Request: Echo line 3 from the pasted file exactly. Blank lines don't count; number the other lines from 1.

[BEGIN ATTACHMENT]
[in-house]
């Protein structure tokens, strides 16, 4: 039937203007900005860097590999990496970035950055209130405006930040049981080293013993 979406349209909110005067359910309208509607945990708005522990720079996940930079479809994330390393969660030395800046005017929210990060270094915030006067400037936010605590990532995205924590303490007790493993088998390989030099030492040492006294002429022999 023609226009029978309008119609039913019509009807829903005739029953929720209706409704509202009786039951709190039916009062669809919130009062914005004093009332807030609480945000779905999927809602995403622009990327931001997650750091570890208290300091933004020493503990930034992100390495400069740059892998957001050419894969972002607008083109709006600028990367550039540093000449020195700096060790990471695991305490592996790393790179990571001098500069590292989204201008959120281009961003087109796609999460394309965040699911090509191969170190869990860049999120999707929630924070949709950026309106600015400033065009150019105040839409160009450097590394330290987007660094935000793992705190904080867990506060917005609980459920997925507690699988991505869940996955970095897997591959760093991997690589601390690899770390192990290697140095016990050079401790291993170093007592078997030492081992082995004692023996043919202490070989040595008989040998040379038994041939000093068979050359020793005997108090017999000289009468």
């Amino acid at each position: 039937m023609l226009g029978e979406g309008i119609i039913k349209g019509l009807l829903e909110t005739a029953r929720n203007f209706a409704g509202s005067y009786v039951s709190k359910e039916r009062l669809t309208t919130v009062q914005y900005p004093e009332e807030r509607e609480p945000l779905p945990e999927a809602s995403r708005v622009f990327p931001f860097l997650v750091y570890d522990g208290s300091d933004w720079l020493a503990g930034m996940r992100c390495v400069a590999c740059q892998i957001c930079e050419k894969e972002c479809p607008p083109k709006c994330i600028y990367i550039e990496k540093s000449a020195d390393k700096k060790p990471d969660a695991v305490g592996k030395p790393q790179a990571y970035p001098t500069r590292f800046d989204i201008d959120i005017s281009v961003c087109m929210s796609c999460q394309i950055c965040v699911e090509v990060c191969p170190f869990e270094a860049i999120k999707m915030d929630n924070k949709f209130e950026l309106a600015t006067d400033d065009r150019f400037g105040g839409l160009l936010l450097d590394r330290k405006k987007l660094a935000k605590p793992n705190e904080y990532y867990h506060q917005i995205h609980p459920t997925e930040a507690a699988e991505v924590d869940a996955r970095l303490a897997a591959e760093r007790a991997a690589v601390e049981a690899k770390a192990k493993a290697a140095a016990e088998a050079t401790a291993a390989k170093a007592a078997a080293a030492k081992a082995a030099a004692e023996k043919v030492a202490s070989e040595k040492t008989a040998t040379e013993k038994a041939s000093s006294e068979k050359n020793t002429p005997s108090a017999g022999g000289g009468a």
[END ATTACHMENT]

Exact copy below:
């Amino acid at each position: 039937m023609l226009g029978e979406g309008i119609i039913k349209g019509l009807l829903e909110t005739a029953r929720n203007f209706a409704g509202s005067y009786v039951s709190k359910e039916r009062l669809t309208t919130v009062q914005y900005p004093e009332e807030r509607e609480p945000l779905p945990e999927a809602s995403r708005v622009f990327p931001f860097l997650v750091y570890d522990g208290s300091d933004w720079l020493a503990g930034m996940r992100c390495v400069a590999c740059q892998i957001c930079e050419k894969e972002c479809p607008p083109k709006c994330i600028y990367i550039e990496k540093s000449a020195d390393k700096k060790p990471d969660a695991v305490g592996k030395p790393q790179a990571y970035p001098t500069r590292f800046d989204i201008d959120i005017s281009v961003c087109m929210s796609c999460q394309i950055c965040v699911e090509v990060c191969p170190f869990e270094a860049i999120k999707m915030d929630n924070k949709f209130e950026l309106a600015t006067d400033d065009r150019f400037g105040g839409l160009l936010l450097d590394r330290k405006k987007l660094a935000k605590p793992n705190e904080y990532y867990h506060q917005i995205h609980p459920t997925e930040a507690a699988e991505v924590d869940a996955r970095l303490a897997a591959e760093r007790a991997a690589v601390e049981a690899k770390a192990k493993a290697a140095a016990e088998a050079t401790a291993a390989k170093a007592a078997a080293a030492k081992a082995a030099a004692e023996k043919v030492a202490s070989e040595k040492t008989a040998t040379e013993k038994a041939s000093s006294e068979k050359n020793t002429p005997s108090a017999g022999g000289g009468a």